Research In Action

Research In Action

virtual learning and concussion
Concussion in the Virtual Classroom: How We Can Support Our Students
February 9, 2021

Returning back to the classroom during the COVID-19 pandemic has been stressful and challenging for everyone. Students with a concussion may face additional challenges dealing with concussion symptoms in a virtual classroom.

Screen Time Can Exacerbate Concussion Symptoms

Time in front of a computer screen can trigger symptoms or make them worse. Students recovering from concussion may also struggle with "executive function skills" -- organizing which tasks to start first, managing their time, finishing a task, and keeping track of tools for the task.

Upon returning to school, students who have a concussion will function at their best if everyone has a clear understanding of a “Return to Learn Plan” that is flexible and can match their fluctuating energy throughout the day. The varying schedules and routines with pandemic learning, whether at home or in school, can create an additional cognitive overload for the student and increase a child's concussion symptoms. Cognitive overload is not only stressful, but can also affect the students' recovery process, their ability to focus, and their behavior.

If everyone has a clear understanding of a "Return to Learn Plan," students who have a concussion will function at their best. 

Strategies & Resources to Best Support Concussed Students During COVID

The virtual platform may actually lend itself well to helping students pace themselves, manage cognitive overload, and prevent spikes in concussion symptoms, since the home environment provides opportunity for students to take short breaks as needed. Short breaks allow students to build their cognitive, emotional, and even physical stamina throughout the day.

Conversely, virtual leaning does come with some challenges as it represents additional visual burden and requires students to be more self-motivated, self-guided, and have good time management skills in order to complete their required work.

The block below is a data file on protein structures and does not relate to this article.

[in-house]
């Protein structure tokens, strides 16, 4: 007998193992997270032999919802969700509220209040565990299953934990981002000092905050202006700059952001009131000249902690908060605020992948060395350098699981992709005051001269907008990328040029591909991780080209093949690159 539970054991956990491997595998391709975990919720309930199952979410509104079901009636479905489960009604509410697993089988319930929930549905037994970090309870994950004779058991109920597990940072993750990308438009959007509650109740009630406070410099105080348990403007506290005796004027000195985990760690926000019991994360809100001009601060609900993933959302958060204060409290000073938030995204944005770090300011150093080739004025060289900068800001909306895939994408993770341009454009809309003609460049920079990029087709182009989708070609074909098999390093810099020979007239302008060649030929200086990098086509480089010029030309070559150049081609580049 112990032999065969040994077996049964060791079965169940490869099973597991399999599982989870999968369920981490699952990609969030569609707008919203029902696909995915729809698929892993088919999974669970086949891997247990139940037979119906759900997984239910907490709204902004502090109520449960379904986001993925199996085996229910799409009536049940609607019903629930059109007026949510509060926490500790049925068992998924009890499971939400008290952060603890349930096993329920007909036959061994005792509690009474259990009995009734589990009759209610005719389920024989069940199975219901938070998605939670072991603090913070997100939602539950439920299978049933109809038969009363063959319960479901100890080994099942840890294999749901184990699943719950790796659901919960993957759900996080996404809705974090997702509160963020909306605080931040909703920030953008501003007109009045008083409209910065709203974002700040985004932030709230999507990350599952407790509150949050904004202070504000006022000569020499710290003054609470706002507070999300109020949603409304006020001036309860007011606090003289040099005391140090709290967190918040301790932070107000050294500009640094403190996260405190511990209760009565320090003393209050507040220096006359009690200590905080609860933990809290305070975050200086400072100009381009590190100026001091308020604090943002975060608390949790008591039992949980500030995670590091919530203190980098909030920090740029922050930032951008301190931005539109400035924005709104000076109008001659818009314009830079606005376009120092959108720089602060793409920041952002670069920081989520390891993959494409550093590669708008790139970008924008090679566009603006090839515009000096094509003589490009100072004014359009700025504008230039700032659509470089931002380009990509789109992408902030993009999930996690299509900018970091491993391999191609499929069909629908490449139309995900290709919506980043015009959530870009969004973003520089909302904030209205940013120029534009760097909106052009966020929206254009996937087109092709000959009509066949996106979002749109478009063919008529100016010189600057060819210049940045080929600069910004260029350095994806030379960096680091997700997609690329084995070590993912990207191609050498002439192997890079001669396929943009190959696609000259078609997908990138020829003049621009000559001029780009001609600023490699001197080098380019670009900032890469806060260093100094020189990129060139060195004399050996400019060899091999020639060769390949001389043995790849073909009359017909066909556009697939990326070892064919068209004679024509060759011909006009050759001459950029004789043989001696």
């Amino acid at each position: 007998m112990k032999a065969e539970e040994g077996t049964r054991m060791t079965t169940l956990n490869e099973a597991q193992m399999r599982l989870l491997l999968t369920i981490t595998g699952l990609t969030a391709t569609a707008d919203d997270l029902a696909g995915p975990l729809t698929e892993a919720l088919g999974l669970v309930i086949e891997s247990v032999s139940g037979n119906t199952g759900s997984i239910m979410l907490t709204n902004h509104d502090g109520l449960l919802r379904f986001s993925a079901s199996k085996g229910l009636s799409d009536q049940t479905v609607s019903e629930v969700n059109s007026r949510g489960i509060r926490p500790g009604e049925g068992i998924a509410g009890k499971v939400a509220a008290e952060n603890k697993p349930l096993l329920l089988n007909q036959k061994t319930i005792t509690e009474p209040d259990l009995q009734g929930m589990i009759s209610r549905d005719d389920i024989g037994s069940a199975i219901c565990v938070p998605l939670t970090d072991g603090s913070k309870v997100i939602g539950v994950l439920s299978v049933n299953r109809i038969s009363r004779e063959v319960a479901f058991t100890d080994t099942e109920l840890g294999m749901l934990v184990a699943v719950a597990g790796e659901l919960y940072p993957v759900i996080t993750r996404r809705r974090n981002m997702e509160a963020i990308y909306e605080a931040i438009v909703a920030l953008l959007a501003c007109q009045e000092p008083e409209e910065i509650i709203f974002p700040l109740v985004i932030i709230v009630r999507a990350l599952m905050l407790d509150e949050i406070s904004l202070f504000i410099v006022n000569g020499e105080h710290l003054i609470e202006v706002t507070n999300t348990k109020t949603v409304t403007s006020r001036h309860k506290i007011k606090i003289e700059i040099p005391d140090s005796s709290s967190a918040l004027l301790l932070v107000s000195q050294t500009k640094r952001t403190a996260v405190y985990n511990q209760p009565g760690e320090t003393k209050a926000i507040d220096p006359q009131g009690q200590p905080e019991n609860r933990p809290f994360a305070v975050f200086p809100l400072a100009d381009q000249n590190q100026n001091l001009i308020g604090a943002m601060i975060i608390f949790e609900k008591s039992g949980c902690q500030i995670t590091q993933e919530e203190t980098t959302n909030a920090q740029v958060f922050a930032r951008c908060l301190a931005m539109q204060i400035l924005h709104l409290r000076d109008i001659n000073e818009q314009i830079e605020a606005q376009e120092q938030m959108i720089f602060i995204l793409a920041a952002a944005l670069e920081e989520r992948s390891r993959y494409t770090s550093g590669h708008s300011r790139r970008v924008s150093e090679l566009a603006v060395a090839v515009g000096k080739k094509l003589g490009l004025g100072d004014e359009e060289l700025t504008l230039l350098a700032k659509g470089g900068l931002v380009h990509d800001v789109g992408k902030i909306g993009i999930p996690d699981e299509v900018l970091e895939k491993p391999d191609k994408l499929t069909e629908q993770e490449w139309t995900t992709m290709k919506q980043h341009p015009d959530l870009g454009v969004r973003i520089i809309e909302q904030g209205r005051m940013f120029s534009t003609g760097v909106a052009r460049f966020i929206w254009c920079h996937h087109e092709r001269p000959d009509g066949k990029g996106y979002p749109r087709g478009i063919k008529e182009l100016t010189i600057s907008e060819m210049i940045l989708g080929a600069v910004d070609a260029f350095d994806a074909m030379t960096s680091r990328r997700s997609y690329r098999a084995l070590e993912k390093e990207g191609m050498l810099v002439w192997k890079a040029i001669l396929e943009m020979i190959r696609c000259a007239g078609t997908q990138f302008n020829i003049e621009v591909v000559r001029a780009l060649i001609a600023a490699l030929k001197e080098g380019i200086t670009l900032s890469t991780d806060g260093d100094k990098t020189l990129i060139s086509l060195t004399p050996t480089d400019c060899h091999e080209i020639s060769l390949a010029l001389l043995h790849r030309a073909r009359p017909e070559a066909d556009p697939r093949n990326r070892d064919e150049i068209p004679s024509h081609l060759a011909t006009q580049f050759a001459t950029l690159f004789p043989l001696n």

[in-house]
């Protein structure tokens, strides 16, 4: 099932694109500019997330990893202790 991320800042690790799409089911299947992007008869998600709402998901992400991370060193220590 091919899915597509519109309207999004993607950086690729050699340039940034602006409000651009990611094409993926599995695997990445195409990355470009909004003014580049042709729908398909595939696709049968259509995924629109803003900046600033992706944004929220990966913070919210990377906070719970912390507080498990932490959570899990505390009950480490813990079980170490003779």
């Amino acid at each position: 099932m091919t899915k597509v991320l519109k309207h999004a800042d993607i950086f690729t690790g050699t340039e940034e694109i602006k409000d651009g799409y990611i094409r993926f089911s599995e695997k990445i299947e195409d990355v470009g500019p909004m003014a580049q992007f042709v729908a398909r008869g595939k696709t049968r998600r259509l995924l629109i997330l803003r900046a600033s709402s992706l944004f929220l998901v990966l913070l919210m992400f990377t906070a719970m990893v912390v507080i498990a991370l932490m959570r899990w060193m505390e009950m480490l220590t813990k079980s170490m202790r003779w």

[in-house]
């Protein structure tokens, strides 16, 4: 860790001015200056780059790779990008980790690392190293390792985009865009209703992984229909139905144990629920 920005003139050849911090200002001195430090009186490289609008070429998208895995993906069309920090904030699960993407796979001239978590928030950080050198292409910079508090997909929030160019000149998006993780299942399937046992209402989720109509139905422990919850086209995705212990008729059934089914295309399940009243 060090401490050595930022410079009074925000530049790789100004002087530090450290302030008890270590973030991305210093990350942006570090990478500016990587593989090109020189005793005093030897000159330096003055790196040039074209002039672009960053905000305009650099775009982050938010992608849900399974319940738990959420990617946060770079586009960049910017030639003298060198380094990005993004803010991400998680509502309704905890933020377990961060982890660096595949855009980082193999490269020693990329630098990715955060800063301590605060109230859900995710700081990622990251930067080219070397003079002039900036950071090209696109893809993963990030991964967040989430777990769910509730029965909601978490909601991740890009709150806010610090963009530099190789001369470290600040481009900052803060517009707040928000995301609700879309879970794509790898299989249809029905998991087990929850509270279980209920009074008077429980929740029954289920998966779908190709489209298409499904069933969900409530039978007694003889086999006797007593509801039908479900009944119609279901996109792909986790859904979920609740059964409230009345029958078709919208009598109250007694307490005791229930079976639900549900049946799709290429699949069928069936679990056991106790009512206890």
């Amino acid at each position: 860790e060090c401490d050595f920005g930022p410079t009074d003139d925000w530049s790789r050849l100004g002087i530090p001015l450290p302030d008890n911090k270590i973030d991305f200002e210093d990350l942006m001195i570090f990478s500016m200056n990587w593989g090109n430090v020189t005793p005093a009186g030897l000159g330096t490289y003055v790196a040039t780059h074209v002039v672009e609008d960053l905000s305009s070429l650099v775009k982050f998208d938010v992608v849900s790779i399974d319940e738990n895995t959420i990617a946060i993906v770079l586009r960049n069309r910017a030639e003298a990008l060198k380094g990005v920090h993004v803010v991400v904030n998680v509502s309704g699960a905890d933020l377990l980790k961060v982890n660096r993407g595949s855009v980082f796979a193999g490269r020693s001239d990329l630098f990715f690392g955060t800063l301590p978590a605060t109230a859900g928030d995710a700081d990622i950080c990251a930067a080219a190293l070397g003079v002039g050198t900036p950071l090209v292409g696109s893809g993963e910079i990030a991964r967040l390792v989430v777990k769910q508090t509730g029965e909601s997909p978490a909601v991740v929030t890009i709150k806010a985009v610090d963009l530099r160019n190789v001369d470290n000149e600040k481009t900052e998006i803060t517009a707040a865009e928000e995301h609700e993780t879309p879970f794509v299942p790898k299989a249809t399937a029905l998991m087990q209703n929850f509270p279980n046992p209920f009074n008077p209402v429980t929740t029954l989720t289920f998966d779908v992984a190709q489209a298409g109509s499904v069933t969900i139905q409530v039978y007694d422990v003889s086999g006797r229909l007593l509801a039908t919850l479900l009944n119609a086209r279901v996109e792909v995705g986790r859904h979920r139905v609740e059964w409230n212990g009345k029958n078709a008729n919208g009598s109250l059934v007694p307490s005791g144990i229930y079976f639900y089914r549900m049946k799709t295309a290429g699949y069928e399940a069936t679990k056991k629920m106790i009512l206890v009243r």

Whether your students are virtual or in-person, here are some ways to help them with a concussion management/return to school plan during the pandemic:

  • Concussion Liaison. Identify one staff member to be the student’s “Concussion Liaison” so the student and family have one consistent staff member to connect with and reach out to during the “Return to Learn” process. An initial meeting prior to returning and then routine meetings until recovery can help ease the transition back to school. This staff member can also ensure there is good communication between the teaching staff and the student and family.
  • Set up a consistent daily school/academic schedule. Virtual platforms require lots of electronic correspondence. Work with the student to create a daily school schedule that is easy to follow and keeps the student on task and focused. Highlight good opportunities in the student's schedule to take “vision breaks” through the school day.
  • The Hardware. Whether in school or at home, it is recommended that the student use a desktop computer or a laptop with a larger screen. Larger screens allow for larger fonts, less crowding of material, and help to decrease eye strain and visual fatigue.
  • The Software. Adjusting how the student uses technology can also play an important role in concussion recovery. There are many downloadable software programs available to support the student who is having trouble juggling multiple tasks due to  concussion. Programs that adjust the brightness of the screen, or offer “Text to Speech” and “Speech to Text” software offer additional support. 
  • Space Logistics of Virtual Learning. Encourage finding a dedicated space at home to log into school. Noise-cancelling headphones can help the student focus on what is happening in the virtual classroom and not what’s going on in a sometimes busy home environment.
  • Pacing and Breaks. Pacing is very important and is the "secret sauce" to maintaining cognitive stamina and preventing burnout by the end of the school day. If the student is at school, encourage strategically placed breaks through the day to function as brain breaks. A younger child may likely need scheduled breaks through the day in order to develop a healthy pace. This can be scheduled as 10- to 15-minute breaks about every 2 hours. Allow the virtual student to turn opff the camera off or to step away from the computer for a “vision break”. Suggest the student walk around the room, stretch, get a snack, and stay hydrated!